Does supportive legislation guarantee access to pregnancy termination and postabortion care services? Findings from a facility census in Central Province, Zambia

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Article (peer-reviewed)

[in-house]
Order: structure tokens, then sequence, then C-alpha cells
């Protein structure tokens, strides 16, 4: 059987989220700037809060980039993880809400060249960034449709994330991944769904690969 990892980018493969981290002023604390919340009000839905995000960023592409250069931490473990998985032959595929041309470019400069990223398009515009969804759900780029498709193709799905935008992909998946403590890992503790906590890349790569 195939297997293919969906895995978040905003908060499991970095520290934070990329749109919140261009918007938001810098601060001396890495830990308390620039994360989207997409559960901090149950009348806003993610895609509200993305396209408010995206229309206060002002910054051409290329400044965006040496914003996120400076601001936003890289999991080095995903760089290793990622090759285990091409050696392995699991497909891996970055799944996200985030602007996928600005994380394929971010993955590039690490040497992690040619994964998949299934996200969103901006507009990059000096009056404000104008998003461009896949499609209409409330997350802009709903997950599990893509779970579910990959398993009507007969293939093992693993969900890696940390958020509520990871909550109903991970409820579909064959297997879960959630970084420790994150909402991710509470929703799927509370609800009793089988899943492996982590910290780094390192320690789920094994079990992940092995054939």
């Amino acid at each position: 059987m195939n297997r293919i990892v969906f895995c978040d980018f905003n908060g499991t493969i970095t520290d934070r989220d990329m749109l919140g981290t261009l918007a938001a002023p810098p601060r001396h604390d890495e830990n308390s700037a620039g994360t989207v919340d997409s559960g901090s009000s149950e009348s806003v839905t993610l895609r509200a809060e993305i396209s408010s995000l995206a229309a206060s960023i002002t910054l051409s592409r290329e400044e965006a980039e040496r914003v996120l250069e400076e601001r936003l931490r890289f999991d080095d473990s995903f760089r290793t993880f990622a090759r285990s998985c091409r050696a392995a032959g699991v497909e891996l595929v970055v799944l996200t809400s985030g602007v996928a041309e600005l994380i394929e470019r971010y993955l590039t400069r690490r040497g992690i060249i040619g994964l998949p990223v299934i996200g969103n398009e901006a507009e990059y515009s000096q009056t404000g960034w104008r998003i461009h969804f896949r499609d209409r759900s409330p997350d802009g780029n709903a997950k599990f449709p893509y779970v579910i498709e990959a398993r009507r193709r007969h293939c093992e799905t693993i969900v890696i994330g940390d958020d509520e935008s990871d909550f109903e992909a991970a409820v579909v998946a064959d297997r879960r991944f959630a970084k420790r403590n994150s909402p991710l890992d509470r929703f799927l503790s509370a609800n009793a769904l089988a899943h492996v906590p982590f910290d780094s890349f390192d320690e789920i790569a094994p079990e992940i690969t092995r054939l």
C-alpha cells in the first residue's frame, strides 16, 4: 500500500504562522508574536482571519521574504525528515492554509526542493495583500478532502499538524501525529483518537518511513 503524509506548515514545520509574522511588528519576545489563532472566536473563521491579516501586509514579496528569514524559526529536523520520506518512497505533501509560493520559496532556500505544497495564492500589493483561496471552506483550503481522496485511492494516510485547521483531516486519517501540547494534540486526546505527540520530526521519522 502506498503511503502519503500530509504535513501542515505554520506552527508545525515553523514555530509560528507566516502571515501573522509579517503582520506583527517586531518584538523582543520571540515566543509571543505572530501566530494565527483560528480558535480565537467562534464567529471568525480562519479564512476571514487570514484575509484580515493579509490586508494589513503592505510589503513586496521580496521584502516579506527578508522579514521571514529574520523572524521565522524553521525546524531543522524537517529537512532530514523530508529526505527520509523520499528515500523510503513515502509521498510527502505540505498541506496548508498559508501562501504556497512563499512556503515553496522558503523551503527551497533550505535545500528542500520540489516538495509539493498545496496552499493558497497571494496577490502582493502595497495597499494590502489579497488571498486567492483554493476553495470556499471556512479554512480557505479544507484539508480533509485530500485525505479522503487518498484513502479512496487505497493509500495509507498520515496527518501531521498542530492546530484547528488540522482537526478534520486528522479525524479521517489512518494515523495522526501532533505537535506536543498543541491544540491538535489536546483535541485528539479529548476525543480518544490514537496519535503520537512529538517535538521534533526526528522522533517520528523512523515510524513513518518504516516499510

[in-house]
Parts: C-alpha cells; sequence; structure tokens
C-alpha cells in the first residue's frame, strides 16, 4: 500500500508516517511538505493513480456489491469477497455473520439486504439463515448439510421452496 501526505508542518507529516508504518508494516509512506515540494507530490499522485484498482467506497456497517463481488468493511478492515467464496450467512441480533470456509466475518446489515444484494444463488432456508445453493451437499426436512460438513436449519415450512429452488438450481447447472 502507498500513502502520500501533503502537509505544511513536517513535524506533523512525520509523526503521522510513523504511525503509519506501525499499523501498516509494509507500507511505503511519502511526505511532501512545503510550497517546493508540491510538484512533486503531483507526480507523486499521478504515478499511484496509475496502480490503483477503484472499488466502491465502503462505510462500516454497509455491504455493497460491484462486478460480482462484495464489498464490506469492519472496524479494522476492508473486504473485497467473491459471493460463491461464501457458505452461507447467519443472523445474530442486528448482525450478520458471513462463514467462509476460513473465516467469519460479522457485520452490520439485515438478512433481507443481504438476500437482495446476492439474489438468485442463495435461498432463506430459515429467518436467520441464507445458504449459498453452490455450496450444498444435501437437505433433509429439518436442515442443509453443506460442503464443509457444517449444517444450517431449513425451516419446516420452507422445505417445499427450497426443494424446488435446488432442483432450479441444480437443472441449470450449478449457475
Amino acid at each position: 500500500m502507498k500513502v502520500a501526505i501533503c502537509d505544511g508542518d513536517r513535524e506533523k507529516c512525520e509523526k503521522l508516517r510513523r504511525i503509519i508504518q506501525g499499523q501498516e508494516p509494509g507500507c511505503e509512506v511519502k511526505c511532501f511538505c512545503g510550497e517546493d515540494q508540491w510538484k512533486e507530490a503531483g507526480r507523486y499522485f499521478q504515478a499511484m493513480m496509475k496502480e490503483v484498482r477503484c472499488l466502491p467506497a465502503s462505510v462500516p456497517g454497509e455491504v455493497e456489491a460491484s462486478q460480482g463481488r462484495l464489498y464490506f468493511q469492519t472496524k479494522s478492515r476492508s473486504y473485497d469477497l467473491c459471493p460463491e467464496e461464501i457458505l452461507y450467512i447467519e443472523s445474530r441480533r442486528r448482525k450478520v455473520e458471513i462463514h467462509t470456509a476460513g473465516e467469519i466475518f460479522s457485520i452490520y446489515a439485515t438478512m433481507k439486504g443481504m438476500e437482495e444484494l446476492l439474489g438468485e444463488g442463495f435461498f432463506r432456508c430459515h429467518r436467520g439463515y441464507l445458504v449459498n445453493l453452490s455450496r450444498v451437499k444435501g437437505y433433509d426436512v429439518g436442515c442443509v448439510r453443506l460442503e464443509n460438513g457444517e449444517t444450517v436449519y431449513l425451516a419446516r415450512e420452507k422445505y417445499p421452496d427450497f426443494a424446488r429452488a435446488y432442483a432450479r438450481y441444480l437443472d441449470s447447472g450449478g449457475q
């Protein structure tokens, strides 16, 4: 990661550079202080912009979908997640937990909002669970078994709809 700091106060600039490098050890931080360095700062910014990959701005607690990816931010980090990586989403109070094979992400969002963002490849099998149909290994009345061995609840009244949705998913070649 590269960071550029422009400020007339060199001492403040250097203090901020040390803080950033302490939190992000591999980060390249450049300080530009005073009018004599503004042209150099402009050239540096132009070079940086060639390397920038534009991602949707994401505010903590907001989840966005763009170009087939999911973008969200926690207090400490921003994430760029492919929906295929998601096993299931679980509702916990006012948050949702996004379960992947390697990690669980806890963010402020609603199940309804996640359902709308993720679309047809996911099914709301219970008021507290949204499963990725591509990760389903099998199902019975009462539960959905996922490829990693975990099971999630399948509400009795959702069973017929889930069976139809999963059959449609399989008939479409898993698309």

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Introduction: Zambia is one of the few countries in Africa to permit termination of pregnancy (TOP) on a wide range of grounds. However, substantial barriers remain to TOP and postabortion care (PAC). Methods: We conducted a census of 153 facilities between March and May 2016. We defined facilities according to whether they met basic and/or comprehensive signal functions criteria for TOP and PAC. We linked our facility data to census data to estimate geographic accessibility under different policy scenarios. Results: Overall, 16% of facilities reported they had performed a TOP and 39% performed a PAC in the last year. Facilities were twice as likely to use medical methods for TOP compared with surgical methods, and four times more likely for PAC. Considerably more facilities had performed TOP or PAC than met the basic or comprehensive signal functions criteria, indicating services were being performed in facilities below essential quality standards. Under current Zambian law for non-emergency scenarios, 21% of women in Central Province lived within 15 km of a facility with basic capability to provide TOP; if midlevel providers were trained to provide TOP, this would increase to 36%. Conclusion: A supportive legislative framework is essential, but not in itself sufficient, for adequate access to services. Training midlevel providers, in line with WHO guidance, and ensuring equipment is available in primary care can increase accessibility of TOP and PAC. While both medical and surgical methods need to be available, medical abortion is a safe and effective method that can be provided in low-resource settings.